Another day, another hot take from Ridley Scott. The Napoleon director hasn’t exactly been holding back while promoting his newest film, and now, according to Softonic, he’s directing his vitriol at another legendary director: Stanley Kubrick.
It turns out Ridley Scott is not a fan of Kubrick’s 1980 Stephen King adaptation, The Shining and…he’s kind of got a point.
The Shining Book Was Better
While doing press for Napoleon recently, Ridley Scott offered his honest opinion of what some people consider the greatest horror movie of all time.
“I sincerely believe the book was better,” said Scott, echoing a phrase said by bibliophiles everywhere at least once in their lives. Scott went on to say that “Stanley,” got the Overlook wrong as well as making the film too bright.
Too Bright And Modern
“Stanley deliberately chose to go very bright, very modern. And I thought, why?” said Ridley Scott, describing Kubrick’s inexplicable decision to take a haunted house story and make it devoid of any dark corners or menacing shadows.
The Alien director described the hotel in the book version of The Shining as “darker and gloomier,” while bringing up King’s use of the Overlook’s boiler room as a monster in and of itself—something Stanley Kubrick cut out completely.
Not The Only One
Ridley Scott is not the only one who didn’t like the movie. Stephen King himself made no bones about how much he hated Kubrick’s adaptation of The Shining when it came out.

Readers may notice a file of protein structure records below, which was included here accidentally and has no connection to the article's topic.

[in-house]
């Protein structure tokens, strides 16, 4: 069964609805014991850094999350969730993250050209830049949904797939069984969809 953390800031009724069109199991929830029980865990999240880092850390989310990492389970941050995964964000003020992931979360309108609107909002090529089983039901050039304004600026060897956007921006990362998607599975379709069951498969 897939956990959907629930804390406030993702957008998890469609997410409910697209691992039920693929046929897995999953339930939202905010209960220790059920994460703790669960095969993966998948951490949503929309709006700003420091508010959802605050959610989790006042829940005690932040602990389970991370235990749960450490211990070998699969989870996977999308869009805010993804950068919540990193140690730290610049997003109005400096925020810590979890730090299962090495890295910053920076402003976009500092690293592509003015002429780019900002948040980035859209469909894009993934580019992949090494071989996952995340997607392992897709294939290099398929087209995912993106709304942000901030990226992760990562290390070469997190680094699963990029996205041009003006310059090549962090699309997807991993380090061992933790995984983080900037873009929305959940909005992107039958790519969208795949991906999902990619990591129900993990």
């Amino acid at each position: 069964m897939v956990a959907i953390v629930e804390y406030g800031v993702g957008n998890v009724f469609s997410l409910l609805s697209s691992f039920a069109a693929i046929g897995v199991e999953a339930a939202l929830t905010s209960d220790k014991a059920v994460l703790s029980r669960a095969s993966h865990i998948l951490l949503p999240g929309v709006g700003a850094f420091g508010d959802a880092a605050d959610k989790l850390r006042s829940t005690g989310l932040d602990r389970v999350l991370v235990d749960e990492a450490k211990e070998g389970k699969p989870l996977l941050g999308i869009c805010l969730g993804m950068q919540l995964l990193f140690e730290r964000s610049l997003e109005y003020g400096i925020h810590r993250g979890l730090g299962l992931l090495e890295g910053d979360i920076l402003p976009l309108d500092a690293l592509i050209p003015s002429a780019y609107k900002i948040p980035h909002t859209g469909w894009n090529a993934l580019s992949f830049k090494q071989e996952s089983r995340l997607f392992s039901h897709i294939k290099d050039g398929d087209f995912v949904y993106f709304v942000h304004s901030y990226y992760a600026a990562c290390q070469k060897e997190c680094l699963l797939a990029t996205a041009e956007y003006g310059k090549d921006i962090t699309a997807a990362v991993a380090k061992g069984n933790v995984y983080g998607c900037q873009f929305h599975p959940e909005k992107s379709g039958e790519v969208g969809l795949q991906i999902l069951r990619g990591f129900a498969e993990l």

It was the author’s lack of respect for the film that led him to produce a TV miniseries version of The Shining in 1997.
This version, while closer to the source material, has its own problems, not the least of which is some seriously janky ’90s CGI.
While most movie nerds would clutch their pearls at the idea of criticizing the late great Stanley Kubrick, the truth is Ridley Scott isn’t wrong.
Before anyone comes at us with torches and pitchforks, let us explain. No one is saying that The Shining isn’t a good movie, it’s just not a good adaptation.
Basic Story Is The Same
The basic story of The Shining is the same across all adaptations. Jack Torrence, an alcoholic writer, takes a job as caretaker of an isolated mountain hotel for the winter.
He, his wife, and—it turns out—psychic son are stuck, alone in the hotel, as Jack goes crazy and tries to murder them both. The differences come in the execution.
Stephen King’s Statement
In the original 1977 novel that Ridley Scott loves so much, Jack is slowly driven crazy by a malevolent force haunting the Overlook Hotel.
The force manifests itself through the ghosts of those who have died in the hotel and—more importantly—Jack’s abusive father, who speaks to his son through one of the hotel’s radios.
The book is King’s statement on alcoholism and abusive parenting, none of which comes across in the movie.
No Slow Descent
Stanley Kubrick did away with Jack’s slow descent into madness by casting Jack Nicholson, who at the time was incapable of looking anything other than batsh*t crazy any time he was on screen.
On top of that, Kubrick stripped a lot of the supernatural elements from the story and made it more psychological. Perhaps the biggest change is Jack’s redemption at the end of the novel when he briefly regains control of his faculties enough to help his son Danny escape before the hotel explodes.
Not As Scary
The movie features no explosion and no redemption for Nicholson’s Jack Torrence whatsoever. The film is also, much like Ridley Scott stated, not as scary as the book.
But hey, it gave us the legendary “Heeeeere’s Johnny!” scene, so there is that.